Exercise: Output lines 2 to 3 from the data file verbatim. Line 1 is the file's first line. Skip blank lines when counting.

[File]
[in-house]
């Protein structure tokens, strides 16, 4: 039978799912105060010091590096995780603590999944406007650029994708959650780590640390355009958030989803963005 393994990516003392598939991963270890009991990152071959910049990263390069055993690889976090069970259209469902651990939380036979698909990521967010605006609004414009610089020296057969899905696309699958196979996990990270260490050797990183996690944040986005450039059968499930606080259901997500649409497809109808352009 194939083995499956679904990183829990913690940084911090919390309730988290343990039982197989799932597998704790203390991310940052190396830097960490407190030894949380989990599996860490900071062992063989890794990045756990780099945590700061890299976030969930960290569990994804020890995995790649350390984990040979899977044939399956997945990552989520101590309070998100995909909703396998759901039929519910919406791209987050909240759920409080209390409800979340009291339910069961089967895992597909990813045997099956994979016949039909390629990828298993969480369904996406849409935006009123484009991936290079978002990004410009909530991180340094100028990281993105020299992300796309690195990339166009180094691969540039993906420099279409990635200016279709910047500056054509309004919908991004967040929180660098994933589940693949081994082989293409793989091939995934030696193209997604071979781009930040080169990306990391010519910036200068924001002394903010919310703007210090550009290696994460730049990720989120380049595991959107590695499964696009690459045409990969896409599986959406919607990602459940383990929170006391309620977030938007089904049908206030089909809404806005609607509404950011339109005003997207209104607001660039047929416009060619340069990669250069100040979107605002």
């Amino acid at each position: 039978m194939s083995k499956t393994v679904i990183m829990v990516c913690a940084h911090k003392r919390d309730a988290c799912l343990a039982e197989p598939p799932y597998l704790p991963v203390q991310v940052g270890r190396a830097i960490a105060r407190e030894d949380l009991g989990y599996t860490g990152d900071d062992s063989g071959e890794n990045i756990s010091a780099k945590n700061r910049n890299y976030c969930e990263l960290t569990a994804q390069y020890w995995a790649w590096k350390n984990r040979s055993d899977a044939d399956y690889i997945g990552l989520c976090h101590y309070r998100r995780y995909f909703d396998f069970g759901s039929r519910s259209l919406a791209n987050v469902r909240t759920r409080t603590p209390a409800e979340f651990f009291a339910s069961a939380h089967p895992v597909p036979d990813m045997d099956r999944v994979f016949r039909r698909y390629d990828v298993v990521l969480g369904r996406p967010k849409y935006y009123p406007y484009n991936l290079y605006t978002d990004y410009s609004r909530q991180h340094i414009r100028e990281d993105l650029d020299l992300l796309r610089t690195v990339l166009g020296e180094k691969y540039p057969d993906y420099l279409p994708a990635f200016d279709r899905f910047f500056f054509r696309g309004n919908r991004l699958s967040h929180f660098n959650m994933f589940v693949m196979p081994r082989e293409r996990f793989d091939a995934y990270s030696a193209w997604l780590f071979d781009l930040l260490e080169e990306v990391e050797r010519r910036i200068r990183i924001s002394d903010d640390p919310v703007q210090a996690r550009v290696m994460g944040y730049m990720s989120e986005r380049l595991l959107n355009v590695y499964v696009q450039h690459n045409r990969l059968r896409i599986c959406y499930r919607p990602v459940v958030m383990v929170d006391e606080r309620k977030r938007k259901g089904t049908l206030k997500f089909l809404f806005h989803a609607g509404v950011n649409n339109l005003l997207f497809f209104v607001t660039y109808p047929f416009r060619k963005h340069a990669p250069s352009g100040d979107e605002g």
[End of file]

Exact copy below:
């Protein structure tokens, strides 16, 4: 039978799912105060010091590096995780603590999944406007650029994708959650780590640390355009958030989803963005 393994990516003392598939991963270890009991990152071959910049990263390069055993690889976090069970259209469902651990939380036979698909990521967010605006609004414009610089020296057969899905696309699958196979996990990270260490050797990183996690944040986005450039059968499930606080259901997500649409497809109808352009 194939083995499956679904990183829990913690940084911090919390309730988290343990039982197989799932597998704790203390991310940052190396830097960490407190030894949380989990599996860490900071062992063989890794990045756990780099945590700061890299976030969930960290569990994804020890995995790649350390984990040979899977044939399956997945990552989520101590309070998100995909909703396998759901039929519910919406791209987050909240759920409080209390409800979340009291339910069961089967895992597909990813045997099956994979016949039909390629990828298993969480369904996406849409935006009123484009991936290079978002990004410009909530991180340094100028990281993105020299992300796309690195990339166009180094691969540039993906420099279409990635200016279709910047500056054509309004919908991004967040929180660098994933589940693949081994082989293409793989091939995934030696193209997604071979781009930040080169990306990391010519910036200068924001002394903010919310703007210090550009290696994460730049990720989120380049595991959107590695499964696009690459045409990969896409599986959406919607990602459940383990929170006391309620977030938007089904049908206030089909809404806005609607509404950011339109005003997207209104607001660039047929416009060619340069990669250069100040979107605002």
């Amino acid at each position: 039978m194939s083995k499956t393994v679904i990183m829990v990516c913690a940084h911090k003392r919390d309730a988290c799912l343990a039982e197989p598939p799932y597998l704790p991963v203390q991310v940052g270890r190396a830097i960490a105060r407190e030894d949380l009991g989990y599996t860490g990152d900071d062992s063989g071959e890794n990045i756990s010091a780099k945590n700061r910049n890299y976030c969930e990263l960290t569990a994804q390069y020890w995995a790649w590096k350390n984990r040979s055993d899977a044939d399956y690889i997945g990552l989520c976090h101590y309070r998100r995780y995909f909703d396998f069970g759901s039929r519910s259209l919406a791209n987050v469902r909240t759920r409080t603590p209390a409800e979340f651990f009291a339910s069961a939380h089967p895992v597909p036979d990813m045997d099956r999944v994979f016949r039909r698909y390629d990828v298993v990521l969480g369904r996406p967010k849409y935006y009123p406007y484009n991936l290079y605006t978002d990004y410009s609004r909530q991180h340094i414009r100028e990281d993105l650029d020299l992300l796309r610089t690195v990339l166009g020296e180094k691969y540039p057969d993906y420099l279409p994708a990635f200016d279709r899905f910047f500056f054509r696309g309004n919908r991004l699958s967040h929180f660098n959650m994933f589940v693949m196979p081994r082989e293409r996990f793989d091939a995934y990270s030696a193209w997604l780590f071979d781009l930040l260490e080169e990306v990391e050797r010519r910036i200068r990183i924001s002394d903010d640390p919310v703007q210090a996690r550009v290696m994460g944040y730049m990720s989120e986005r380049l595991l959107n355009v590695y499964v696009q450039h690459n045409r990969l059968r896409i599986c959406y499930r919607p990602v459940v958030m383990v929170d006391e606080r309620k977030r938007k259901g089904t049908l206030k997500f089909l809404f806005h989803a609607g509404v950011n649409n339109l005003l997207f497809f209104v607001t660039y109808p047929f416009r060619k963005h340069a990669p250069s352009g100040d979107e605002g």